I Landed In the Hospital Because My Burnout Was so Bad — Here's the No. 1 Way I Learned to Recover

Woman with face down and arms crossed on desk. Coffee, notebook, laptop and tablet in front of her.


Profile Picture
Sunny Lenarduzzi10

“Work hard, play hard,” they said, and so many of us took the “work hard” and ran so far with it we forgot there was even a portion of this iconic saying that reminded us to play. In a nutshell, that’s hustle culture: the endless grind to push for success; the “I’ll just send one more email” and pressing send again and again; the working from bed on your phone until your eyes are tired and your head hurts. 

That’s the hustle many of us believe we need to have to be a successful entrepreneur—the hustle portrayed in the glamorous Instagram posts featuring snippets of the lives we’re after. We see these images and think: if you too work, work, and work, you can afford a lavish lifestyle of travel, designer clothes and beautiful cars. But all that hustle isn’t leading us toward those dreams. If anything, this mentality is taking us further from lasting success and leading us down the road straight to stress, anxiety and dangerous levels of burnout. 

Take it from me—in my case, my big influencer-entrepreneur dreams and hustle culture landed me in the hospital. 

Can’t stop, won’t stop...should stop.

Like so many entrepreneurs before me, I quit my day job with big dreams of success. I’ll admit, I looked at entrepreneurship through rose-colored, or maybe Instagram-filtered, glasses. I saw the exotic trips, the financial freedom, the fancy clothes and cars. I thought they were milestone markers of self-employed success. I wanted to do whatever it took to reach them.

Of course, the posts I saw on social media sharing images of material achievement also touted the hustle it took to get there. Photos of boss women sitting in their Porsches in designer sunglasses with captions like, “keep hustling ?,” flashed across my feed and stuck in my mind like toxic glue. So I started to hustle. And I hustled some more, and more and more. 

I worked 18-hour days for some clients, pushing myself to my limits with those social media posts as my inspiration and guiding light. I ignored the warning signs—the exhaustion, the extra cups of coffee it took to make it through the day, and the scramble to keep up with everything I had in motion at any given time. One morning in 2016, I woke up and looked in the mirror— I was so worn down it looked like I had been punched in the face. I ignored it because I was doing what I needed to do—right? I was hustling.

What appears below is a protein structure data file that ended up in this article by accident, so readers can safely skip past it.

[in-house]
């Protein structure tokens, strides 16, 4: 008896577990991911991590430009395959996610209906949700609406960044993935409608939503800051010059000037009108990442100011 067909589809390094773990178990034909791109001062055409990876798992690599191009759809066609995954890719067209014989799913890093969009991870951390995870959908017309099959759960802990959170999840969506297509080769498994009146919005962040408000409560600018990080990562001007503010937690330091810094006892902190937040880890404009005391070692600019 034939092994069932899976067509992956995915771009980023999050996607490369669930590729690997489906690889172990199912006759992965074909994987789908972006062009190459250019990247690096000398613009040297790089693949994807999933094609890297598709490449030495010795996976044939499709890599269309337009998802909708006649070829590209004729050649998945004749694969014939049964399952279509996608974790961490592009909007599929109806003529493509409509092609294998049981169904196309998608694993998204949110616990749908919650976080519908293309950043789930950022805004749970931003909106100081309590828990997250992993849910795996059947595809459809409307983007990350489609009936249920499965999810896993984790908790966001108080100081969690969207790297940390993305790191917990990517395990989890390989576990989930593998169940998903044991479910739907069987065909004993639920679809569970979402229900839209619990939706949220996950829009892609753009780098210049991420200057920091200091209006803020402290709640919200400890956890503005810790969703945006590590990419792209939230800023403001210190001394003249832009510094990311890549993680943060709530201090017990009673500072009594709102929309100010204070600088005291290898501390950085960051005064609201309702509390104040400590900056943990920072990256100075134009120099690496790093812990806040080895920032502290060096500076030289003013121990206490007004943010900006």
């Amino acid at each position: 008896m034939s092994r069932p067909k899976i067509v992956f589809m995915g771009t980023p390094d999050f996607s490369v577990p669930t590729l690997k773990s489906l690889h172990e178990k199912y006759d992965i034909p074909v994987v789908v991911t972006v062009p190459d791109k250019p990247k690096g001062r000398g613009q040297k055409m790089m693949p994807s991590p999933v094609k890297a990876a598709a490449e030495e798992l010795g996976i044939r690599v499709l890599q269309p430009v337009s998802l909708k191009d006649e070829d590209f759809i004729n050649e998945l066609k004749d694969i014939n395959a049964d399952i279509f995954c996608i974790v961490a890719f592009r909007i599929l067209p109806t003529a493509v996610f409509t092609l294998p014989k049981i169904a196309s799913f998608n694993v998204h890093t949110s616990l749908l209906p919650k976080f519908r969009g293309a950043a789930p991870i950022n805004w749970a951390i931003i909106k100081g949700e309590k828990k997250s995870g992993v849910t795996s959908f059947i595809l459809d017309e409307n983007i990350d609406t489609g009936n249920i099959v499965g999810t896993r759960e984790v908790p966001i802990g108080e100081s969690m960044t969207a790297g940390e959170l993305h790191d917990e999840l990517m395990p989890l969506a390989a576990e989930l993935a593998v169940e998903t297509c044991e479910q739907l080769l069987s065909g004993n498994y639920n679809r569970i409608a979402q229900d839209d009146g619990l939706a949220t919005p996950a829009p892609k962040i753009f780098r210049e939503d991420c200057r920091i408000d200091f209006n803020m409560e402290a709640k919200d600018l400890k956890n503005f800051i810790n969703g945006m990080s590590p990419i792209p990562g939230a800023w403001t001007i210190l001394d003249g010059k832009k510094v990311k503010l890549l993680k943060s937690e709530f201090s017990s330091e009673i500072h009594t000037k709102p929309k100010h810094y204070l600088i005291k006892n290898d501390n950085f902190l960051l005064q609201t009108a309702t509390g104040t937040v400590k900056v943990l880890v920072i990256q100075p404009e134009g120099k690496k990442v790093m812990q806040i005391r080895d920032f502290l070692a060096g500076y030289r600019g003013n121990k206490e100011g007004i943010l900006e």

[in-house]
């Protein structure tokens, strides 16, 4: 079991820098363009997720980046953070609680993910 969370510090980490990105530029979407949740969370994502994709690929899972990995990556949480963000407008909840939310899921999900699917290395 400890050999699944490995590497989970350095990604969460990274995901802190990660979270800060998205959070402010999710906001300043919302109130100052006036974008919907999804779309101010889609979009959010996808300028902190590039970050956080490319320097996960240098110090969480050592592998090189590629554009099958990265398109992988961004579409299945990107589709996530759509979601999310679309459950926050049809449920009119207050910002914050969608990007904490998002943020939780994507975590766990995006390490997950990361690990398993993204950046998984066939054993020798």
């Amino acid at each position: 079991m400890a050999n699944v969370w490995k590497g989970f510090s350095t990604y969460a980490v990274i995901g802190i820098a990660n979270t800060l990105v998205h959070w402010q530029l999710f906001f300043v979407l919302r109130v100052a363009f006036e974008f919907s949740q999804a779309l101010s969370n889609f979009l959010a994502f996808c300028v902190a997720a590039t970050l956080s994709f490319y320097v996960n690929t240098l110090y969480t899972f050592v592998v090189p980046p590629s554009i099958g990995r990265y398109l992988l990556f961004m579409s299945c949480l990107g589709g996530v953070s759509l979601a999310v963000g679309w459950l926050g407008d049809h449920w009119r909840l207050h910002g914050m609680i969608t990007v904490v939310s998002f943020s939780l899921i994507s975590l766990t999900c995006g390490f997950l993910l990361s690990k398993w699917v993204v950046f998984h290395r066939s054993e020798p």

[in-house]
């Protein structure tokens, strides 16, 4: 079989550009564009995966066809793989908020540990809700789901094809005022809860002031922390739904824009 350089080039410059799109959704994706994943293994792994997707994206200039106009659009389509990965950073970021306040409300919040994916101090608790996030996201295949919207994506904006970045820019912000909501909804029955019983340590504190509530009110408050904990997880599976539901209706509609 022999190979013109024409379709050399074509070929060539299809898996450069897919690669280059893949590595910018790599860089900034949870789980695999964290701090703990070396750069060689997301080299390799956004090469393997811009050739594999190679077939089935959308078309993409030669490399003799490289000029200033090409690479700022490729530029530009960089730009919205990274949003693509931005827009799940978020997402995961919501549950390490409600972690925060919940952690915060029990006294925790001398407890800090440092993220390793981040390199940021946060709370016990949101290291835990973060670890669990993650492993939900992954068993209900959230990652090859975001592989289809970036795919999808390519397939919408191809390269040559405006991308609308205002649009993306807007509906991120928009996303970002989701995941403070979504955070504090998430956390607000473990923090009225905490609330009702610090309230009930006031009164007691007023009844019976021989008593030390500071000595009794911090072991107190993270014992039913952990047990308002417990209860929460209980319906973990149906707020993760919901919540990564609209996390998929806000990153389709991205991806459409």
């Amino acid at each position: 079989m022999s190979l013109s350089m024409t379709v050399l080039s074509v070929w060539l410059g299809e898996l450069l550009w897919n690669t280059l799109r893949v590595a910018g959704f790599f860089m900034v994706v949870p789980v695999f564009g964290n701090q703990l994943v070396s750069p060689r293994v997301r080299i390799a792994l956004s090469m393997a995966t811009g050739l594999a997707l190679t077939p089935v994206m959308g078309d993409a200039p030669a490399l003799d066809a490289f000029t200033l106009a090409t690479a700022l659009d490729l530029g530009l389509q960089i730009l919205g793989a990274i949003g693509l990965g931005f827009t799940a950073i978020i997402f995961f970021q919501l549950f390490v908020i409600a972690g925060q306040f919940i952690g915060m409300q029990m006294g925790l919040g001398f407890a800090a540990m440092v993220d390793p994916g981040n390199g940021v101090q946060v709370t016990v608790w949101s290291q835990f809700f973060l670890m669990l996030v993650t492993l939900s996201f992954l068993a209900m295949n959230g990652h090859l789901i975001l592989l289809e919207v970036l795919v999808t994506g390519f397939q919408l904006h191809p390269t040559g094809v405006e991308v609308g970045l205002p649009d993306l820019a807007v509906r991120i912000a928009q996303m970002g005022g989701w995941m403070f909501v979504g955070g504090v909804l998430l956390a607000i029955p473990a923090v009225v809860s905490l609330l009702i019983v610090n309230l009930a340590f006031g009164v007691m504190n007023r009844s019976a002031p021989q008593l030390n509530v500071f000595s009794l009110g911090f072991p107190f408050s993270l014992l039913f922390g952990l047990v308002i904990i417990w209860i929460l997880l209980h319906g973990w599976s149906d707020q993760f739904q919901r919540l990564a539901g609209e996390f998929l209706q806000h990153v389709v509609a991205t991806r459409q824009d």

When warning signs aren’t enough.

In August of 2017, I hit a wall of burnout so hard it broke me down. That was what shook me out of my hustle-obsessed cycles. I had been pushing through for so long, I hadn’t realized there would be a breaking point. I found myself rushed to the hospital at 29 years old and told I was exhibiting all the signs of a stroke. My world turned upside down in an instant. 

The culprit? Severe burnout from the non-stop lifestyle I’d been keeping up for the sake of hustling. I couldn’t believe it. I’d never seen this side of entrepreneurship. I thought I was supposed to keep pushing through the struggles until I got to where I wanted to be. That was what I’d always seen on social media; that was what hustle culture had taught me. But here I was: hospitalized before I was thirty. 

The no. 1 way I learned to recover.

The reality is, what you see in the glamorous online world of social media entrepreneurship is only one side of the story. And, like with anything else shared on social media, the posts are curated to show audiences the best parts of the story. You won’t often see burnout, the importance of rest, the need for delegation, etc., on someone’s Instagram grid. 

The most successful entrepreneurs know that endless hustle won’t get you where you want to be. 

It took a trip to the hospital for me to learn that hustle alone isn’t what leads to entrepreneurial success. Entrepreneurial success comes from many places, and taking care of yourself throughout the process of achieving your goals is of chief importance in growth. You can’t take care of your clients and meet deadlines to the best of your abilities if you’re fighting burnout and fatigue. 

So, take it from me, don’t push through the warning signs of burnout just because it’s what hustle culture on social media tells you you need to do. 

Sustainable success comes from knowing your limits, setting appropriate boundaries, learning from your mistakes, and focusing on your priorities—and one major priority should always be your health and wellness. Take care of yourself and focus on your goals; success will follow. 


Sunny Lenarduzzi is a social media consultant and business growth coach who has helped thousands of entrepreneurs and institutions elevate their brands using video marketing. Sunny’s expertise has been featured in outlets including Entrepreneur, Forbes, Fast Company and Inc. She has also spoken at NATO’s headquarters in Brussels, Social Media Marketing World, Traffic and Conversion Summit, Creative Live and more. Connect with her on Instagram @sunnylenarduzzi.